Endobronchial metastasis of follicular thyroid carcinoma presenting as hemoptysis: A case report
RAS Kushwaha, Sanjay Kumar Verma, Sanjay Vineet Mahajan ........................................................................44
Accelerated partial breast irradiation: An advanced form of hypofractionation
Ashwini Budrukkar ..............................................................................................................................................46
Coexistence of carcinoma breast and Paget’s disease of bone
S Sundaraiya, PK Pradhan, A Gupta, M Jain, SK Mishra, BK Das.....................................................................48
Letter to Editor
Dysplastic hematopoiesis and underlying dysthyroidism
Riad Akoum, Michel Saade, Wafic Tabbara, Emile Brihi, Marwan Masri, Khaled Habib, Gerard Abadjian ........50
Reviewers’ List, 2007 ..............................................................................................................................51
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J Cancer Res Ther - March 2008 - Volume 4 - Issue 1
53
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Editorial
Criteria for deciding cost-effectiveness for
expensive new anti-cancer agents
Containing the spiralling cost of modern cancer care
with its repertoire of targeted anti-cancer biological
agents and the technological breakthroughs has
become a matter of great concern worldwide.
Targeted therapies are hailed as breakthroughs in
science and medicine, offer new hope for desperate
cancer patients and also present huge commercial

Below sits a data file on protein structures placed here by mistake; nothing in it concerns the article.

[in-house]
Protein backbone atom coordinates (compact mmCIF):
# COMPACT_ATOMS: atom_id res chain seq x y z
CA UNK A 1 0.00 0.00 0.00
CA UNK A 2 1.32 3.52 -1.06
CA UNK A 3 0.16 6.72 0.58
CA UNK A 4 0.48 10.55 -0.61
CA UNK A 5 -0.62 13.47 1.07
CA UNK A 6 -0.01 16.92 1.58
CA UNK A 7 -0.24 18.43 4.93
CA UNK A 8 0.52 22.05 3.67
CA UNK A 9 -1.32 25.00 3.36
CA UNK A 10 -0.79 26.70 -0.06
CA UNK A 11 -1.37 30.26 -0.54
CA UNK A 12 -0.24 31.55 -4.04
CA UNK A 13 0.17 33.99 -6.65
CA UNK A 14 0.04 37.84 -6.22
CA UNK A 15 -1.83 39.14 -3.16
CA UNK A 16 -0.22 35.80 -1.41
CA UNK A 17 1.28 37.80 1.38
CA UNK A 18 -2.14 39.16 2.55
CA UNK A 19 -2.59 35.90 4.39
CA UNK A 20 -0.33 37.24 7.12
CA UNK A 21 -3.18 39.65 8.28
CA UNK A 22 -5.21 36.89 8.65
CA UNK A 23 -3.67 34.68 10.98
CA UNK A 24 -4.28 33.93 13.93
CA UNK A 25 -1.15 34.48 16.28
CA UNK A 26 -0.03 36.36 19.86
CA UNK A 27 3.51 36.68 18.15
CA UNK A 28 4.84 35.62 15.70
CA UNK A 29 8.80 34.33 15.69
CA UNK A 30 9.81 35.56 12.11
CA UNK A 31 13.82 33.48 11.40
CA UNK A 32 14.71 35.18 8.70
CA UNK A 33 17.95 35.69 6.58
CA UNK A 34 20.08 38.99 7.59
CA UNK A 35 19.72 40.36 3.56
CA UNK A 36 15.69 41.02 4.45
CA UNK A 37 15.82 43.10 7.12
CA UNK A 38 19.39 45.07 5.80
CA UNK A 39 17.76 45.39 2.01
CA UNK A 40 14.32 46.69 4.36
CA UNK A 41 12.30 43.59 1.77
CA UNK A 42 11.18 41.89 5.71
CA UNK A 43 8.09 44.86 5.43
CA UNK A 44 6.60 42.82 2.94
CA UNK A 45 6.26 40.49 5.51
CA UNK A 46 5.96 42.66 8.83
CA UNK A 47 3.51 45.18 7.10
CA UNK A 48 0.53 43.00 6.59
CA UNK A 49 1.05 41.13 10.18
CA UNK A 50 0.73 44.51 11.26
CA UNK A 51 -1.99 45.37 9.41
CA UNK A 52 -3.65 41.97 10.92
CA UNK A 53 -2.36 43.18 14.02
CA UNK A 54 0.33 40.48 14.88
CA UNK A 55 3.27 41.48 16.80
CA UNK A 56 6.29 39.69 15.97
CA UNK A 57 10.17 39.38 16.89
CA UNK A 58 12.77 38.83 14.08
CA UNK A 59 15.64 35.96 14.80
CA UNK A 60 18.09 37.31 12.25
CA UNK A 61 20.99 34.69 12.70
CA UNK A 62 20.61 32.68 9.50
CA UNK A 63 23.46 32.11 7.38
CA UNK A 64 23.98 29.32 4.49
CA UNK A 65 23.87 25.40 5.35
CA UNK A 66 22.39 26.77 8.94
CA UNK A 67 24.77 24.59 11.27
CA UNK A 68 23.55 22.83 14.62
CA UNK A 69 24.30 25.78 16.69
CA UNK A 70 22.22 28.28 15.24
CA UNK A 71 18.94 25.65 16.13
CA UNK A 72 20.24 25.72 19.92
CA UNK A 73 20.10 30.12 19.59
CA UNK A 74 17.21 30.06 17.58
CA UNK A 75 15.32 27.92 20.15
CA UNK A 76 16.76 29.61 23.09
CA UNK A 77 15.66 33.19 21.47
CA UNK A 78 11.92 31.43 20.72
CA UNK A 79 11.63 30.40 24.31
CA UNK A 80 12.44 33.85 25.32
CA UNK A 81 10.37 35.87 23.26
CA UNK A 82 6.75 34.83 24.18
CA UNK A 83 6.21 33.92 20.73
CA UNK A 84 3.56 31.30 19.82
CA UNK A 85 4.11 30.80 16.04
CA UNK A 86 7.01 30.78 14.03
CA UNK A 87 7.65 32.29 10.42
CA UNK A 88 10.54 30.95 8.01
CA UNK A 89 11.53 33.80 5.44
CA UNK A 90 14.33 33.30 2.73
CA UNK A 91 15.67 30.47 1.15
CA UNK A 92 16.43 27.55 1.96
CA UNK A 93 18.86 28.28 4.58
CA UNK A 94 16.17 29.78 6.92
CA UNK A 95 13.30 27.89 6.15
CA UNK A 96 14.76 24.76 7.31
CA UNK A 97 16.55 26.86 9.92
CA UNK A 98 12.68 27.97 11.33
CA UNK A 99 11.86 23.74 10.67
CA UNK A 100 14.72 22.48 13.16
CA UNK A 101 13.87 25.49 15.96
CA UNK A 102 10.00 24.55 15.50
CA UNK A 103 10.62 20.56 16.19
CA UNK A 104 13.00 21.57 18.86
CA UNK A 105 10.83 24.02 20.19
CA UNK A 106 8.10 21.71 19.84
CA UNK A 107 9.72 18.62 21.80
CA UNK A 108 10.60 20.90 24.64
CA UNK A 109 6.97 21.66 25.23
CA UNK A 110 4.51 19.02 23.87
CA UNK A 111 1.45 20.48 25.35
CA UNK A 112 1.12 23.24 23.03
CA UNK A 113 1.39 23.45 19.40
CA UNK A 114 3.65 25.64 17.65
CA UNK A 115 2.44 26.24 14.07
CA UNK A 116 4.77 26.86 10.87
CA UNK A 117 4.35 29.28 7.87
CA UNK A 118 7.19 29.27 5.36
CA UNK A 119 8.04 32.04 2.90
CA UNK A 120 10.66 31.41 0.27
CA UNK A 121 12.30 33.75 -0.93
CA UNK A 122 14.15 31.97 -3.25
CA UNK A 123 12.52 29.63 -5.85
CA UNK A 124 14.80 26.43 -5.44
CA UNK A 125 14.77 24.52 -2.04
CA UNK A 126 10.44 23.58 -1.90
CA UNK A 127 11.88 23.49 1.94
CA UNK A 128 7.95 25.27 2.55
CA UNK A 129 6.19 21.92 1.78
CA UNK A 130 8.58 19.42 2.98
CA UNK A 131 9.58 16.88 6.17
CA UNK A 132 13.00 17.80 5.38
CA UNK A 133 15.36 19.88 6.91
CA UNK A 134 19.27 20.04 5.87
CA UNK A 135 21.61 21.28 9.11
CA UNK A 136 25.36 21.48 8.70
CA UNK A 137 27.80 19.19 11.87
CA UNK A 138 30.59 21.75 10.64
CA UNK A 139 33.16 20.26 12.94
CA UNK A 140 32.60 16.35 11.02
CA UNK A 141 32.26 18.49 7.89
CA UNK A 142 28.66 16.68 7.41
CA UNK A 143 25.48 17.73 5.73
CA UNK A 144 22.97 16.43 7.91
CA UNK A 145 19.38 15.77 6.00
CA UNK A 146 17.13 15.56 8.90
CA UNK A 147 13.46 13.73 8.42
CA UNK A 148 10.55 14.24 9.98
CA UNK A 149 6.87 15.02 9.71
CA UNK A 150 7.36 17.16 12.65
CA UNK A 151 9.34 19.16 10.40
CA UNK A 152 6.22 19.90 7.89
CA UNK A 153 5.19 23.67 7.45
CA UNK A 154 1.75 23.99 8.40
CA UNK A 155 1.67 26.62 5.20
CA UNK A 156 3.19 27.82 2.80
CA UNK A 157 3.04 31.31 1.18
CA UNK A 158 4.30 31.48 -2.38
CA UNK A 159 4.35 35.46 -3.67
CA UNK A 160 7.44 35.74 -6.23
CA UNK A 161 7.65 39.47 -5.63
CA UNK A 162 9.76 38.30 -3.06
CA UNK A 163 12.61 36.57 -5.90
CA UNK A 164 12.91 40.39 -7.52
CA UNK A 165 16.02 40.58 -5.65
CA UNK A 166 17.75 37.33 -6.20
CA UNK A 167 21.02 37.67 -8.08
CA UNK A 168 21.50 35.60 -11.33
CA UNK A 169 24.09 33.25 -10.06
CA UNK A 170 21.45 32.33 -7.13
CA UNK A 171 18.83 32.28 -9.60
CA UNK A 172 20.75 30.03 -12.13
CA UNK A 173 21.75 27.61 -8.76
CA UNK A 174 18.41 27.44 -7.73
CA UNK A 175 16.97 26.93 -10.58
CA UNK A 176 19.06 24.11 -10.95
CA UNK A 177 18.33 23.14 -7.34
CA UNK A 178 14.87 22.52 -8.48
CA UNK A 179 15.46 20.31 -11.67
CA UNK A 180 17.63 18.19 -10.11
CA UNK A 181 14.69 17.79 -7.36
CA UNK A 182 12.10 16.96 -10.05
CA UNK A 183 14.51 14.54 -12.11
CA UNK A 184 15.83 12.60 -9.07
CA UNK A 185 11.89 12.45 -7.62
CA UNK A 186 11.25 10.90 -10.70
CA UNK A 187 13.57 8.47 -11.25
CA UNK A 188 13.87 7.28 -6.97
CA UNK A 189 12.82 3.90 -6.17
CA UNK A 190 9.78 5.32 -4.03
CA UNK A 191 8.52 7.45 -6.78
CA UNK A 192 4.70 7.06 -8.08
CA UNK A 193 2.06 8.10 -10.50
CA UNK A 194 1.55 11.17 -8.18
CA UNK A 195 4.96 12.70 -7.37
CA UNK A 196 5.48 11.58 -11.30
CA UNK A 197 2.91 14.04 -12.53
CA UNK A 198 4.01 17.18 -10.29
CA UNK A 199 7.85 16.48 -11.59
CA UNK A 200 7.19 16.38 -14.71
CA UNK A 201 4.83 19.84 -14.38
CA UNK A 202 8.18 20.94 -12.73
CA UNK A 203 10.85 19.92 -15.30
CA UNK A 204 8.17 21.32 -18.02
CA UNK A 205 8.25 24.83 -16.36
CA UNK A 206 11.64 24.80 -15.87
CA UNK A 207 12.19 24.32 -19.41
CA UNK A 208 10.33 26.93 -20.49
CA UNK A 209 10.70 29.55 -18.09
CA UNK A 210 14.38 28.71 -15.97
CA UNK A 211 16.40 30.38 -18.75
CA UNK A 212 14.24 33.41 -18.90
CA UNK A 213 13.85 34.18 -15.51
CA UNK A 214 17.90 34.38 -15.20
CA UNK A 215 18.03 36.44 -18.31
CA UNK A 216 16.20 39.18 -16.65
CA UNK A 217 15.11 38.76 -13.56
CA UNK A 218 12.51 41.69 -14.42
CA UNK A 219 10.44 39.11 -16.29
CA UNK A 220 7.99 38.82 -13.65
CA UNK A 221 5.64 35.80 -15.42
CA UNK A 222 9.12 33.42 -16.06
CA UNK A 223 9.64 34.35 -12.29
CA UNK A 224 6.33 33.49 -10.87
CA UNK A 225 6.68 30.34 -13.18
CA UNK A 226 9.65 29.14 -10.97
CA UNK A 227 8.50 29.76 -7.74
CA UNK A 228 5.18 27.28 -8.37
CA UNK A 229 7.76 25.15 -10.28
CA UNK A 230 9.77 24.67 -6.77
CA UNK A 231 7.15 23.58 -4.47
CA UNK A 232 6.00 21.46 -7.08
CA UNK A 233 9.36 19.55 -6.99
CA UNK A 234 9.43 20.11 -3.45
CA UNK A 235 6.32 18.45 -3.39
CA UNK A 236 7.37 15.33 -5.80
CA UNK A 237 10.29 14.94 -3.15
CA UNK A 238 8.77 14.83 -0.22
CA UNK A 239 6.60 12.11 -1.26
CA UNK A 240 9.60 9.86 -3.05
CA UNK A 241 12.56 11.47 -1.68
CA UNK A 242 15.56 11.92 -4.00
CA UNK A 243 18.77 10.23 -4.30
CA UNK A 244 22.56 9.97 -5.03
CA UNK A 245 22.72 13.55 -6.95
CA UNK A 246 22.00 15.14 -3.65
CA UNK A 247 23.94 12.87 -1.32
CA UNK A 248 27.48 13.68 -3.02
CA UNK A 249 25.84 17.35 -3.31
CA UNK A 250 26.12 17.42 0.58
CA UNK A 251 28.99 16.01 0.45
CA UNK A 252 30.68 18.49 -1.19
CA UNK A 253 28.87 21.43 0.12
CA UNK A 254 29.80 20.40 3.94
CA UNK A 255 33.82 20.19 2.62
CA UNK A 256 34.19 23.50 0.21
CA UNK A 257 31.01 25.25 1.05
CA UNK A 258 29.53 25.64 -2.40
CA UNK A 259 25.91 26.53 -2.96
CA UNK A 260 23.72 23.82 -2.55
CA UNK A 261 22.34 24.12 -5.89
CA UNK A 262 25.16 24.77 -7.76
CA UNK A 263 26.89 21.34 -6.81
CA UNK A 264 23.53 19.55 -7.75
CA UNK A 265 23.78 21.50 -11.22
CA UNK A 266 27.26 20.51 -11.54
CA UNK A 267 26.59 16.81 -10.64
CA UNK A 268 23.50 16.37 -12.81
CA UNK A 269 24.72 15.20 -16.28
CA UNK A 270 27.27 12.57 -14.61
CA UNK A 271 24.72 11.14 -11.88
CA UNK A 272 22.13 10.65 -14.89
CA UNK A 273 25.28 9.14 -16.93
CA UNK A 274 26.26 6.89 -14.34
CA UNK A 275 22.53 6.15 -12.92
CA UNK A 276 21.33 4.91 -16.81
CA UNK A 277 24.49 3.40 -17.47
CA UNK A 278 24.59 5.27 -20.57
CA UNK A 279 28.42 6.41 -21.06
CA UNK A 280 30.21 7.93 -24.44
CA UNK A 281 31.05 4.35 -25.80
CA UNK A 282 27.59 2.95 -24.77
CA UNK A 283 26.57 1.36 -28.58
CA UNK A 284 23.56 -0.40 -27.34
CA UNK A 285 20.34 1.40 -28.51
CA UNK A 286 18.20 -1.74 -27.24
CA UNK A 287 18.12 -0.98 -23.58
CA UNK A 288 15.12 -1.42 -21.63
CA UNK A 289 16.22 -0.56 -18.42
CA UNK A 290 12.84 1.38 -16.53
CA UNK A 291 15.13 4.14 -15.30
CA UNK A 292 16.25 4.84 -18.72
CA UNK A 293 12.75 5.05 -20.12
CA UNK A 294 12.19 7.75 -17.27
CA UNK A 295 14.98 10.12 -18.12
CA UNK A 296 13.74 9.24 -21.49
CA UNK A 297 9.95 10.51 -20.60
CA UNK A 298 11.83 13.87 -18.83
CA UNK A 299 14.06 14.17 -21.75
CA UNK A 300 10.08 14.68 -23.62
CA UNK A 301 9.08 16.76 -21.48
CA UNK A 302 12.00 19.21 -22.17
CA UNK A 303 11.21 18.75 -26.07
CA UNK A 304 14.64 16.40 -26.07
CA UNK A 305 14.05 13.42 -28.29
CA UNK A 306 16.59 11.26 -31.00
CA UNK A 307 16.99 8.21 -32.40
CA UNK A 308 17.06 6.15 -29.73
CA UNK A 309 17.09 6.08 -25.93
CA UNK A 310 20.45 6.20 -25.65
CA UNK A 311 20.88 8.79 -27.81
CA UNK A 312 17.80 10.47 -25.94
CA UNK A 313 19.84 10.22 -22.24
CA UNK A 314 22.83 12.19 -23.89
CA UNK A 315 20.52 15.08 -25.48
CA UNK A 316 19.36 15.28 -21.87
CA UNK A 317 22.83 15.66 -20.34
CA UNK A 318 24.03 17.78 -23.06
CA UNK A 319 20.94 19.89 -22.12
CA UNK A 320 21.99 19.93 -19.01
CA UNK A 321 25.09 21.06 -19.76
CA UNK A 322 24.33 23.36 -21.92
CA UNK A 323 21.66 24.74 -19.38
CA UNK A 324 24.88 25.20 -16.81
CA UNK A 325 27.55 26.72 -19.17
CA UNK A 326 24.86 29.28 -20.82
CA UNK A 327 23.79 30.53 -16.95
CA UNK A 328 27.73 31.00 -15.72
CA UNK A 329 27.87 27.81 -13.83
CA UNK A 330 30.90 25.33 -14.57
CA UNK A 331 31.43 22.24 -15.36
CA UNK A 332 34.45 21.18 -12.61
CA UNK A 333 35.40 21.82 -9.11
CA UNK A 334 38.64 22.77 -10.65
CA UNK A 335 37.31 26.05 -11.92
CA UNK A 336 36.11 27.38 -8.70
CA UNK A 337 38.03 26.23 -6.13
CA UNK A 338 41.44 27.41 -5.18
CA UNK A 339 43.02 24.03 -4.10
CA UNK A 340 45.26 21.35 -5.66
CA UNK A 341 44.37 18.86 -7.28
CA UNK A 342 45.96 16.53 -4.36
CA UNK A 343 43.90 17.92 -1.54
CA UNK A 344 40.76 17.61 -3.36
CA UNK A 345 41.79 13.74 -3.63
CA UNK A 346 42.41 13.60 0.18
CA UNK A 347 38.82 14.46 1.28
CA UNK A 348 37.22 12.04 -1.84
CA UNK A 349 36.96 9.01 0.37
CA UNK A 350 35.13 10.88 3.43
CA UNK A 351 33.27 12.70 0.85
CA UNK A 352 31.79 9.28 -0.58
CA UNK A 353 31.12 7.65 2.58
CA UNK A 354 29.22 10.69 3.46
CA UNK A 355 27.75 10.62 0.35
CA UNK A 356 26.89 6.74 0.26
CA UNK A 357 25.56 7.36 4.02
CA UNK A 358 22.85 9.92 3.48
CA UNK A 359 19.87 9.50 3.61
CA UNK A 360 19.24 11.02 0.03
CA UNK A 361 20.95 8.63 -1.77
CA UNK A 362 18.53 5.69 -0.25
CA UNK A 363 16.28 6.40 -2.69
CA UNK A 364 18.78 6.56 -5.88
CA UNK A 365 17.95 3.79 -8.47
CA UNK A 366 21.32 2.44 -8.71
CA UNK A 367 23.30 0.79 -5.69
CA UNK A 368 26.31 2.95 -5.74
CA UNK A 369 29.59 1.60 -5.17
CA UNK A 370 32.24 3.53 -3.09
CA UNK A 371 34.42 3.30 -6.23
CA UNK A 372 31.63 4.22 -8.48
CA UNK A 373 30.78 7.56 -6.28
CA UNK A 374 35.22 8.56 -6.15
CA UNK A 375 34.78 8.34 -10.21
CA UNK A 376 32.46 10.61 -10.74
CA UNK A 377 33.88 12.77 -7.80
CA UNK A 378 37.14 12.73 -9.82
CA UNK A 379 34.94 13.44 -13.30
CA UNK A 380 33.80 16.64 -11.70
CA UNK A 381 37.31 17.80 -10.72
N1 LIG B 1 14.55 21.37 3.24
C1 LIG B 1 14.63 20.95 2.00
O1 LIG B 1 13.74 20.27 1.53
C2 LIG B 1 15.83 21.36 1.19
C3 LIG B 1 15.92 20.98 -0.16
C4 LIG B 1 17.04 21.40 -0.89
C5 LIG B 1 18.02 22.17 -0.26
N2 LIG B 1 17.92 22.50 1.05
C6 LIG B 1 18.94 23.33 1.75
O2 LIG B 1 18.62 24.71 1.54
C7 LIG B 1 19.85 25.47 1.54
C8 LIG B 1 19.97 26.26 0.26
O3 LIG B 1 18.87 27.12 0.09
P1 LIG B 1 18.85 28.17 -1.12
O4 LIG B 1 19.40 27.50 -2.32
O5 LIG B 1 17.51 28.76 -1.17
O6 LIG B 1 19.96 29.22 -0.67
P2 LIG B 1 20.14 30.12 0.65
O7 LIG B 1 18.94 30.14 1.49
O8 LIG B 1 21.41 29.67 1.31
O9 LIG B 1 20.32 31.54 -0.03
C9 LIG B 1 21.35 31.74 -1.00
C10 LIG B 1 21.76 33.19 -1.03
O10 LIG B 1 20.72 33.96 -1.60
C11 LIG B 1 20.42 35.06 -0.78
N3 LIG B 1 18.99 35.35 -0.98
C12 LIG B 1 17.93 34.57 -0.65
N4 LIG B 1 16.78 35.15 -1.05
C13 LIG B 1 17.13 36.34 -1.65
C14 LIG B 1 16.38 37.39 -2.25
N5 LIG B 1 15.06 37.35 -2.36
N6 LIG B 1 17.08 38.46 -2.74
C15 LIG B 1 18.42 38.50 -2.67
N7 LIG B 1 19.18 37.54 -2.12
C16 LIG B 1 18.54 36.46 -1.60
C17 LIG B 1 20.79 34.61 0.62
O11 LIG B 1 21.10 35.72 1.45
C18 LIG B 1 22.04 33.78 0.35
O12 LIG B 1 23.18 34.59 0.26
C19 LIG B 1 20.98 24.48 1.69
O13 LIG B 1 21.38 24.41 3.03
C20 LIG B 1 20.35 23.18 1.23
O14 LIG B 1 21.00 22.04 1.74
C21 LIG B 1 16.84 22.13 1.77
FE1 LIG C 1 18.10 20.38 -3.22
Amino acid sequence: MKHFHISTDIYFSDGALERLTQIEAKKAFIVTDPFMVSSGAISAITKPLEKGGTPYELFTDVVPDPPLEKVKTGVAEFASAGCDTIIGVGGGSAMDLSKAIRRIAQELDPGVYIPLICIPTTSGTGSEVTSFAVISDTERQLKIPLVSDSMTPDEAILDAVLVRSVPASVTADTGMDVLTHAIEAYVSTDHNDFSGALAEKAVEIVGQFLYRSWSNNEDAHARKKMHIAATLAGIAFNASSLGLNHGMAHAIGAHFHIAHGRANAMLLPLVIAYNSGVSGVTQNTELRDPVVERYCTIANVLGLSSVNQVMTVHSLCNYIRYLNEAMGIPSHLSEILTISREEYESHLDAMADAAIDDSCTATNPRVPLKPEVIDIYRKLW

opportunities for the industry. However, there is a
growing tussle between the beneficiaries of these
breakthroughs (cancer patients and industry) and
those who decide how public funds allocated
for healthcare should be used in a judicious and
equitable manner. The root cause of this tussle is
the projected and perceived degree and duration of
clinical benefit with newer agents and the economic
implications for providing these treatments. At the
two extremes of this tussle, the drug rationing
authorities are projected as being slow and
sometimes insensitive to the suffering of cancer
victims while the industry is accused of being
opportunistic or even unethical, as exemplified by
the unfolding story of erythropoietin with sales of
over 10 billion US$ annually.
Most new targeted biological therapies developed
for cancer are required to be given for 6-12 months
and sometimes longer until the response lasts. With
the exception of certain biological agents where
more economical generics are available in some
countries like India, the cost of the entire course of
these new drugs range from 10,000 to 100,000 US$.
While a few of these new molecules can increase
cure rates of some cancers, the most common use
of these newer agents is in advanced disseminated
cancers where the clinical benefit is either symptom
relief or a very modest prolongation in life, often